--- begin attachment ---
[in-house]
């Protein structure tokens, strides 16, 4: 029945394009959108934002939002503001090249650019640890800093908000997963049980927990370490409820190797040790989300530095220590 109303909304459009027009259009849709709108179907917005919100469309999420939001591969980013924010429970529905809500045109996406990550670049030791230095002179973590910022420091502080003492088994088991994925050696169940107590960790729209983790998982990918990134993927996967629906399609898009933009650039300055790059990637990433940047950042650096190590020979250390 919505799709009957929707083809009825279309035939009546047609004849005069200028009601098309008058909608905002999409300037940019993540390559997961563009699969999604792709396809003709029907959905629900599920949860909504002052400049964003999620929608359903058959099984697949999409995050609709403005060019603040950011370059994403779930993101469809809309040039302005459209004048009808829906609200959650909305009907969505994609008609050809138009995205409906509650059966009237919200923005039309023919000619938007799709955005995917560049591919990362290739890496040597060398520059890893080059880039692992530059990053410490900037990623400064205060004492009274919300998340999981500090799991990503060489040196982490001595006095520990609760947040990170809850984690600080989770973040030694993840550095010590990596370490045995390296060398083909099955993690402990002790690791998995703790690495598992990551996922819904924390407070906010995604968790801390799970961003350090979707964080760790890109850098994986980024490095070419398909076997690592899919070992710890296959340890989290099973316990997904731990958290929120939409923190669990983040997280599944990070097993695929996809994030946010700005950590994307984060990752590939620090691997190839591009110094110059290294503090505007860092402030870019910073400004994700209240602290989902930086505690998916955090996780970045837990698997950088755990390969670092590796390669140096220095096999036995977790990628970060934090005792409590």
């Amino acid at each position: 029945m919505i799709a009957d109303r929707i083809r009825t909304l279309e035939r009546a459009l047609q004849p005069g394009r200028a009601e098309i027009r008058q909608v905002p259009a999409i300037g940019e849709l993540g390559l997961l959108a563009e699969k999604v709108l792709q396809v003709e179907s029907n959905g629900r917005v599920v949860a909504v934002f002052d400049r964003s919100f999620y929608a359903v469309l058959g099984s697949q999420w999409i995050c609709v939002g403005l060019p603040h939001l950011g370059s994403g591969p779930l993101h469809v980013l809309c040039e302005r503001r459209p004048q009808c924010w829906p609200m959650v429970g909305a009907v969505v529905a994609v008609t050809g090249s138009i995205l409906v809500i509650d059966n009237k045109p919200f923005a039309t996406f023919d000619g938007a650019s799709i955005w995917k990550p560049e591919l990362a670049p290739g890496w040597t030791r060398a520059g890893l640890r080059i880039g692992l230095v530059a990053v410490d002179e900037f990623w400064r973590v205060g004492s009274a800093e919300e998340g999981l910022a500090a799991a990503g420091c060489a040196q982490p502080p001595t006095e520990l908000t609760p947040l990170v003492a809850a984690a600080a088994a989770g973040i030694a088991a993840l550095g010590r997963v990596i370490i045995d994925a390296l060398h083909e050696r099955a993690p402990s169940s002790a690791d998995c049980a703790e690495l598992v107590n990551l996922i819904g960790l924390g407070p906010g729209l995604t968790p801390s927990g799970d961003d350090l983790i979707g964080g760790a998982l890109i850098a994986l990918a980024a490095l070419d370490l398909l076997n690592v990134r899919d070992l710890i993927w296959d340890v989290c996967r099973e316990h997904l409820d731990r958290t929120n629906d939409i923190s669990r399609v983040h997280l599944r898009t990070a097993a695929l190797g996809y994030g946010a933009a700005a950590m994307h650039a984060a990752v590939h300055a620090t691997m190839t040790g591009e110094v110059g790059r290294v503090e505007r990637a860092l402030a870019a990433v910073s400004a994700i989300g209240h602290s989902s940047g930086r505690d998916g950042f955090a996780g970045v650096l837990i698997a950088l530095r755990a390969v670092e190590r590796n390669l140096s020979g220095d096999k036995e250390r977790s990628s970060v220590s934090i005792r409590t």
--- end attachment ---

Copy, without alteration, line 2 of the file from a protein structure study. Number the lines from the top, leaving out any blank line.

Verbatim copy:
């Protein structure tokens, strides 16, 4: 029945394009959108934002939002503001090249650019640890800093908000997963049980927990370490409820190797040790989300530095220590 109303909304459009027009259009849709709108179907917005919100469309999420939001591969980013924010429970529905809500045109996406990550670049030791230095002179973590910022420091502080003492088994088991994925050696169940107590960790729209983790998982990918990134993927996967629906399609898009933009650039300055790059990637990433940047950042650096190590020979250390 919505799709009957929707083809009825279309035939009546047609004849005069200028009601098309008058909608905002999409300037940019993540390559997961563009699969999604792709396809003709029907959905629900599920949860909504002052400049964003999620929608359903058959099984697949999409995050609709403005060019603040950011370059994403779930993101469809809309040039302005459209004048009808829906609200959650909305009907969505994609008609050809138009995205409906509650059966009237919200923005039309023919000619938007799709955005995917560049591919990362290739890496040597060398520059890893080059880039692992530059990053410490900037990623400064205060004492009274919300998340999981500090799991990503060489040196982490001595006095520990609760947040990170809850984690600080989770973040030694993840550095010590990596370490045995390296060398083909099955993690402990002790690791998995703790690495598992990551996922819904924390407070906010995604968790801390799970961003350090979707964080760790890109850098994986980024490095070419398909076997690592899919070992710890296959340890989290099973316990997904731990958290929120939409923190669990983040997280599944990070097993695929996809994030946010700005950590994307984060990752590939620090691997190839591009110094110059290294503090505007860092402030870019910073400004994700209240602290989902930086505690998916955090996780970045837990698997950088755990390969670092590796390669140096220095096999036995977790990628970060934090005792409590």